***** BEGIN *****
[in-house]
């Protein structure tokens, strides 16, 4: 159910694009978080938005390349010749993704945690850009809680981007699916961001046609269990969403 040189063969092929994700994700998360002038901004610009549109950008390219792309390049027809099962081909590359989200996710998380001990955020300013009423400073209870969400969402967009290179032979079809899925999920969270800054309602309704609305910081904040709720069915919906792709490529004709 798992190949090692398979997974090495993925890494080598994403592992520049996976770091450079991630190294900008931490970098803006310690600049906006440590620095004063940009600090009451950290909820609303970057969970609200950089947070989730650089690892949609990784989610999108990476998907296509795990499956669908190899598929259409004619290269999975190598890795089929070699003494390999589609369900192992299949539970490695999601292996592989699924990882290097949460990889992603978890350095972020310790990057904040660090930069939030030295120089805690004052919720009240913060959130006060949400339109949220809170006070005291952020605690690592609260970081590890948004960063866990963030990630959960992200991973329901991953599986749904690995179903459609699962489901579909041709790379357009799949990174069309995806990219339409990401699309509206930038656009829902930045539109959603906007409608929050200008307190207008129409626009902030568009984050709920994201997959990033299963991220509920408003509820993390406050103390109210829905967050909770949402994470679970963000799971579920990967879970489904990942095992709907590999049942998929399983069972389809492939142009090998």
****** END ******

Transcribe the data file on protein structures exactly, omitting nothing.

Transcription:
[in-house]
């Protein structure tokens, strides 16, 4: 159910694009978080938005390349010749993704945690850009809680981007699916961001046609269990969403 040189063969092929994700994700998360002038901004610009549109950008390219792309390049027809099962081909590359989200996710998380001990955020300013009423400073209870969400969402967009290179032979079809899925999920969270800054309602309704609305910081904040709720069915919906792709490529004709 798992190949090692398979997974090495993925890494080598994403592992520049996976770091450079991630190294900008931490970098803006310690600049906006440590620095004063940009600090009451950290909820609303970057969970609200950089947070989730650089690892949609990784989610999108990476998907296509795990499956669908190899598929259409004619290269999975190598890795089929070699003494390999589609369900192992299949539970490695999601292996592989699924990882290097949460990889992603978890350095972020310790990057904040660090930069939030030295120089805690004052919720009240913060959130006060949400339109949220809170006070005291952020605690690592609260970081590890948004960063866990963030990630959960992200991973329901991953599986749904690995179903459609699962489901579909041709790379357009799949990174069309995806990219339409990401699309509206930038656009829902930045539109959603906007409608929050200008307190207008129409626009902030568009984050709920994201997959990033299963991220509920408003509820993390406050103390109210829905967050909770949402994470679970963000799971579920990967879970489904990942095992709907590999049942998929399983069972389809492939142009090998």